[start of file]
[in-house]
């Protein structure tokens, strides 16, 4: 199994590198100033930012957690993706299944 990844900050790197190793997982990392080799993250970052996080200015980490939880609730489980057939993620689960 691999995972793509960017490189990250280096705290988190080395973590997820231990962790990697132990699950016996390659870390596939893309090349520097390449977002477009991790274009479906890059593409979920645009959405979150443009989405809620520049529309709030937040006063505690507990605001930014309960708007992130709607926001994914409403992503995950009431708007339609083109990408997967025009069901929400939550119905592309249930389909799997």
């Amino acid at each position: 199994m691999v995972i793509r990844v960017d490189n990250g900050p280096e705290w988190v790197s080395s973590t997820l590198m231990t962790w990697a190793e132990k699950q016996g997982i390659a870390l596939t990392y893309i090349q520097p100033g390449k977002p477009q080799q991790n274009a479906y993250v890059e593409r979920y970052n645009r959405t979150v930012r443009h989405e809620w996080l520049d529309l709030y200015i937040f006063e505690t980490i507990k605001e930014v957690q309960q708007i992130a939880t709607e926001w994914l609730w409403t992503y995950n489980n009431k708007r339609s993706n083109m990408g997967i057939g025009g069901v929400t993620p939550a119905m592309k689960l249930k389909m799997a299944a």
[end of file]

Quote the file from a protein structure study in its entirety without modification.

[in-house]
């Protein structure tokens, strides 16, 4: 199994590198100033930012957690993706299944 990844900050790197190793997982990392080799993250970052996080200015980490939880609730489980057939993620689960 691999995972793509960017490189990250280096705290988190080395973590997820231990962790990697132990699950016996390659870390596939893309090349520097390449977002477009991790274009479906890059593409979920645009959405979150443009989405809620520049529309709030937040006063505690507990605001930014309960708007992130709607926001994914409403992503995950009431708007339609083109990408997967025009069901929400939550119905592309249930389909799997």
């Amino acid at each position: 199994m691999v995972i793509r990844v960017d490189n990250g900050p280096e705290w988190v790197s080395s973590t997820l590198m231990t962790w990697a190793e132990k699950q016996g997982i390659a870390l596939t990392y893309i090349q520097p100033g390449k977002p477009q080799q991790n274009a479906y993250v890059e593409r979920y970052n645009r959405t979150v930012r443009h989405e809620w996080l520049d529309l709030y200015i937040f006063e505690t980490i507990k605001e930014v957690q309960q708007i992130a939880t709607e926001w994914l609730w409403t992503y995950n489980n009431k708007r339609s993706n083109m990408g997967i057939g025009g069901v929400t993620p939550a119905m592309k689960l249930k389909m799997a299944a």